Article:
On Thursday evening in Italy it was the final of The Voice, an Italian singing competition in which aspiring artists battle it out for the ultimate prize: a contract with a top music label.
To everyone’s surprise this time round a young nun joined the competition. She made her way to the final, facing an extraordinary amount of media attention, where she took on three other opponents Giorgia Pino, Thomas Pini and James Flights, and gave her best go at ‘What a feeling’ and ‘No One’ by Alicia Keys.
In the last round, Sister Christina stole 62% of the votes, knocking backcombed rocker Giacomo Voli out of the running.
As the results were called, amidst tumultuous applause she cried from the stage “and now lets all say the Our Father together!” At that crowning moment, she reminded the world watching who she was: a nun and a daughter of Christ.
She invited everyone to hold hands and pray with her. “I want Jesus to enter here among us” she said, and before anyone could respond, she began, voice shaking with emotion. In a somewhat momentarily subdued – and perhaps a little awkward – studio, she said the prayer that Jesus taught us and then thanked the crowd and all those who had helped her “during this difficult time”, after which J-Ax (the judge who was teamed with the young nun) jokingly warned that him and Pelù, one of the other judges, would “catch fire.”
However after the applause died down and her voice could be fully heard, she expressed her ultimate thanks to God: “My final and most important thanks go to the one who is up there,”
Pelù, widely known for his anti-clerical stance, who some years ago wrote a song called "El Diablo" (The Devil), said that the young sister “had been so brave in these months at managing the stress of everything that was being said about her.”
J-Ax, also known for his anarchical ways and who Sister Cristina chose herself to be partnered with during the competition, was perhaps one of the most affected by her involvement in the show. During the audition this young nun with her joyful presence moved him to tears, and almost every time she sang afterwards, his gaze seemed to be one of complete emotion and even tenderness.
“The media hype has destroyed me” he said afterwards, “and I can’t even imagine what it has been like for a 25 year old sister.” The two sang together during the final, and after she won he embraced her with brotherly affection.
“I am definitely not used to these rhythms” commented Sr. Cristina after the event, “and so now I will go back to my priorities: prayer, getting up early in the morning, and my service in school.”
She was accompanied by her Mother Superior Agata, who hasn’t left her side since the competition began.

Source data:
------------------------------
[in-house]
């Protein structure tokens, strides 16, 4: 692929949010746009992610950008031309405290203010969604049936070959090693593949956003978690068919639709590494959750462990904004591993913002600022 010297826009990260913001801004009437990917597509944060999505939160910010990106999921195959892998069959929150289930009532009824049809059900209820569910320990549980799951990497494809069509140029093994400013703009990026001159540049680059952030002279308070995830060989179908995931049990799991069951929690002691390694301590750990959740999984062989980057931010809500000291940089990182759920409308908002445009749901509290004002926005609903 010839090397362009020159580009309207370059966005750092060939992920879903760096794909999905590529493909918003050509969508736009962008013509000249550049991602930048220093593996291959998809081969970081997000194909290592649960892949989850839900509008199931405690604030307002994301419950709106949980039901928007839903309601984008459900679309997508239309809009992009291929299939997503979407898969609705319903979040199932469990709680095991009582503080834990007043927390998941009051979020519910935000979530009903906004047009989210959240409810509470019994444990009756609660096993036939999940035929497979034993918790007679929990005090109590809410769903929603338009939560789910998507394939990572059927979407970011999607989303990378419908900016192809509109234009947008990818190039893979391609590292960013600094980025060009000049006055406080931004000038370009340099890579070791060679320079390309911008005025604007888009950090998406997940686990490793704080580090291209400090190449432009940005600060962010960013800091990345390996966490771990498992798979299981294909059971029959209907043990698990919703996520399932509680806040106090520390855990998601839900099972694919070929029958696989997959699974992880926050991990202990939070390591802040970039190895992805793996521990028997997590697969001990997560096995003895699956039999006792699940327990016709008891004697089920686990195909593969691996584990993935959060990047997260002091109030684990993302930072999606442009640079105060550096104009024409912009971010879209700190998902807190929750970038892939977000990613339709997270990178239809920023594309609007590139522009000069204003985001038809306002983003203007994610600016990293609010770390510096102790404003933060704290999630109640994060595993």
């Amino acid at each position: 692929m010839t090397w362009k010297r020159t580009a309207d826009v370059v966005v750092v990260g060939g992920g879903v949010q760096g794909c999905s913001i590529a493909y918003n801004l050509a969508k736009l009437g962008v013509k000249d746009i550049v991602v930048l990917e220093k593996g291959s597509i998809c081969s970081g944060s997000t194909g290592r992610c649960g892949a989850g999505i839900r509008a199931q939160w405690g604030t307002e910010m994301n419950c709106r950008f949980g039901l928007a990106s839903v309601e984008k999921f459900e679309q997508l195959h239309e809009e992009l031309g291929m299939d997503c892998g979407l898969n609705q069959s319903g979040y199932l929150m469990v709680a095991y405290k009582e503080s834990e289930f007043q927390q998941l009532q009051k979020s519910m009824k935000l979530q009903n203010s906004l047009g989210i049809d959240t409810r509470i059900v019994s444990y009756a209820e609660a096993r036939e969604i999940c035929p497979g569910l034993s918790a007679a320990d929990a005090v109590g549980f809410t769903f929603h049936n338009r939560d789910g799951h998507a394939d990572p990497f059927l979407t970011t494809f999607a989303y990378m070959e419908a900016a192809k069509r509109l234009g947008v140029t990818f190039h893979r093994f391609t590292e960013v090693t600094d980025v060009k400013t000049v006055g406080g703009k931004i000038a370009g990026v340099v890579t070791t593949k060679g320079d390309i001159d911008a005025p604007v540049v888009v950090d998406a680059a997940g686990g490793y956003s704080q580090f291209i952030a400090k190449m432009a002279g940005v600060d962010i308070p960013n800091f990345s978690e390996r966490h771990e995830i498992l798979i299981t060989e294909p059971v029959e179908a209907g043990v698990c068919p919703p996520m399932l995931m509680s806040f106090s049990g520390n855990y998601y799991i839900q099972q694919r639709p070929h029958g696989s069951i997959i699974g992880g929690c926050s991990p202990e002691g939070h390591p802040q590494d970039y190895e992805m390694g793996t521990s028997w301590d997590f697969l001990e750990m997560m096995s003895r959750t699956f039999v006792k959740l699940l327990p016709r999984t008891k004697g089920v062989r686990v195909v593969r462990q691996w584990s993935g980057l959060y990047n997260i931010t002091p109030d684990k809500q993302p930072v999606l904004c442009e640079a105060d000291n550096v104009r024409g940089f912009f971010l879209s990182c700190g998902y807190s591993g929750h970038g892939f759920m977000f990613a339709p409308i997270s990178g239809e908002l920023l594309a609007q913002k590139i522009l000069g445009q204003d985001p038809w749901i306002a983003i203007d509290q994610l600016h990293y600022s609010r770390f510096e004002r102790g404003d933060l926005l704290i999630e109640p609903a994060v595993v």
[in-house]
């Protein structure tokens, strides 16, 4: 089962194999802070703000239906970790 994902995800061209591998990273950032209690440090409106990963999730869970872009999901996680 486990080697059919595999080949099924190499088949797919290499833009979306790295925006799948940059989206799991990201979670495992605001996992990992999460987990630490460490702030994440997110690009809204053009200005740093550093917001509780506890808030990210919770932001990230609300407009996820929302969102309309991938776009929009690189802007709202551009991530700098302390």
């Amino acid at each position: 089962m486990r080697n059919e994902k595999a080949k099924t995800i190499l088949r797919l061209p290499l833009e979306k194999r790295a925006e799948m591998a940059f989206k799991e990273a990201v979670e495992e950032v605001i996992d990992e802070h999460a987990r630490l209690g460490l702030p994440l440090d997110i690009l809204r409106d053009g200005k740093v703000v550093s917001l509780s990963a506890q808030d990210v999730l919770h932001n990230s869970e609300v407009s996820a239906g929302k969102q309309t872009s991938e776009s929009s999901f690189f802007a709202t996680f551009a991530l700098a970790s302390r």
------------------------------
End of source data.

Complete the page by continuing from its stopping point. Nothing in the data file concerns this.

The young nun did, however, comment on the possible content of her future music. “My songs will speak about love, real situations and will be in a language that is accessible to everyone” she said.
When asked if she would go on tour, she replied simply “this is part of the future, so it is in the hands of Providence. Evanglezation doesn’t detract from this here, so we will also go into the streets to proclaim God.”
She had also commented as to the finincial side of things in an interview with Vanity Fair 6: “the economic aspect doesn’t interest me, my only objective is to come here and say ‘I have found Jesus,’ I didn’t expect any more than this."
Raffaele Giacopuzzi, director of the ‘Good News Festival’ – a National Catholic singing competition in Italy, which Sr. Cristina won before participating in The Voice – spoke to Aleteia about this consecrated singing sensation.
“Many have been wondering what sense there is to Sister Cristina singing songs that have nothing to do explicitly with the message of the Gospel," he said. "But very few people have realized that evangelization comes firstly from who we are and what we do, and only then can we be credible in what we say.”
“I don’t know if the phenomenon-Sister Cristina will open new doors in Italy to the music of Christian inspiration," he continued, "we can only hope."
"But one thing I do know: through her witness many people have received an important input to the fact that the first major obstacle between the Gospel and the world is distance from God, which today often comes in the form of ostentatious pride. And so, little-big signs of closeness always contribute to the beautiful proclamation that God is not far away. He is God with us.”